Salli M. Kawennotakie Benedict

        Sweetgrass Is Around Her

A woman was sitting
on a rock.
I could see her
even though
she was far away.
She was Teiohontasen,
my mother's aunt.
She was a
basket maker.
When I was young,
my mother told me
that her name meant,
"Sweetgrass is all around her."
I thought that it was a good name
for a basket maker.
She was in her eighties
She was short like me,
and a bit stout.
She knew the land well;
and the plants,
and the medicines,
and the seasons.
She knew how to talk
to the Creator too;
and the thunderers,
and the rainmakers.
She had a big bundle of sweetgrass
at her side.
It was long, and green,
and shiny.

Her big straw hat
her round face.
It was very hot.
She pulled her mid-calf length dress
down to her ankles,
over her rubber boots.
She brought her lunch
in a paper bag;
a canning jar of cold tea,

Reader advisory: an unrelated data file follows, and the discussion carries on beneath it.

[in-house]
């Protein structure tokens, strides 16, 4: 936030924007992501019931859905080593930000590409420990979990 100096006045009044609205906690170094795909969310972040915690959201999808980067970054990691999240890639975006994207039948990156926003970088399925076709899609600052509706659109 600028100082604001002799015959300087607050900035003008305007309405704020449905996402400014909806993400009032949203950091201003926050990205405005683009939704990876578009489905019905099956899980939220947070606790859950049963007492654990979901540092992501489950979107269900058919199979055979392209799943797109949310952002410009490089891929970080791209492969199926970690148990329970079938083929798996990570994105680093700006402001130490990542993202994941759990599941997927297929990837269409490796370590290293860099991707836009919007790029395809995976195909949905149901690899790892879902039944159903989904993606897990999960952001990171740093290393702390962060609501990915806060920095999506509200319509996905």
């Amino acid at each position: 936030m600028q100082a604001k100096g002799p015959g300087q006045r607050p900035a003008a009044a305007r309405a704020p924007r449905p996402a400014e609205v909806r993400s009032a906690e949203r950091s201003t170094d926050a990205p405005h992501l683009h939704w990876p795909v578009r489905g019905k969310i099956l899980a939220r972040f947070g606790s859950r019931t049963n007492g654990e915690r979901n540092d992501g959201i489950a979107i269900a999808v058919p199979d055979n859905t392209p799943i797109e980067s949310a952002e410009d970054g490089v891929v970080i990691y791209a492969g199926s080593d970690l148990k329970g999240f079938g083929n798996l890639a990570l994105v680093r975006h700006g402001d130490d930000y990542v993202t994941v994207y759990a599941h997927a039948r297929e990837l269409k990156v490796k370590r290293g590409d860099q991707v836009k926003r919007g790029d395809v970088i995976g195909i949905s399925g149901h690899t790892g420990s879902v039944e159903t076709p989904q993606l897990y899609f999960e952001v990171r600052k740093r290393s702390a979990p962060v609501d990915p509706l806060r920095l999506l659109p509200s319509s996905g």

fried bread,
sliced meat,
and some butter,
wrapped in tin foil.
She placed them carefully
on the rock.
She reached
into the bag,
and pulled out a
can of soft drink.
I thought it strange.
She didn't drink
soft drinks.
she reached for her
pocket knife.
Basket makers always
have a good knife.
It was in the pocket of
the full-length
canvas apron,
that was always
safety-pinned to her dress.
She made two sandwiches,
. . . looked around.
Saw me looking at her.
Her eyes sparkled,
she smiled.
She lifted up the soft drink,
and signaled me to come.

After we ate,
she stood up
on the rock
and looked out.
She smelled the air.
I knew that she
could smell the sweetgrass.
I never could.
She pointed to
very swampy land.
Mosquitos, I thought.
I was dressed poorly.
We didn't talk much
but we could hear,
and listen to each other.
She never forced me
to speak Mohawk.
Mohawk with an
English accent
made her laugh.
She didn't
want to hear
English though.
We would spend
all day
picking sweetgrass.
we would look for
One time,
my mother asked her
what she thought
Heaven would be like.
She said
that there was sweetgrass everywhere
and people made
the most beautiful

Salli M. Kawennotakie Benedict, Sweetgrass Grows All Around Her,
Native Women in the Arts, 1997.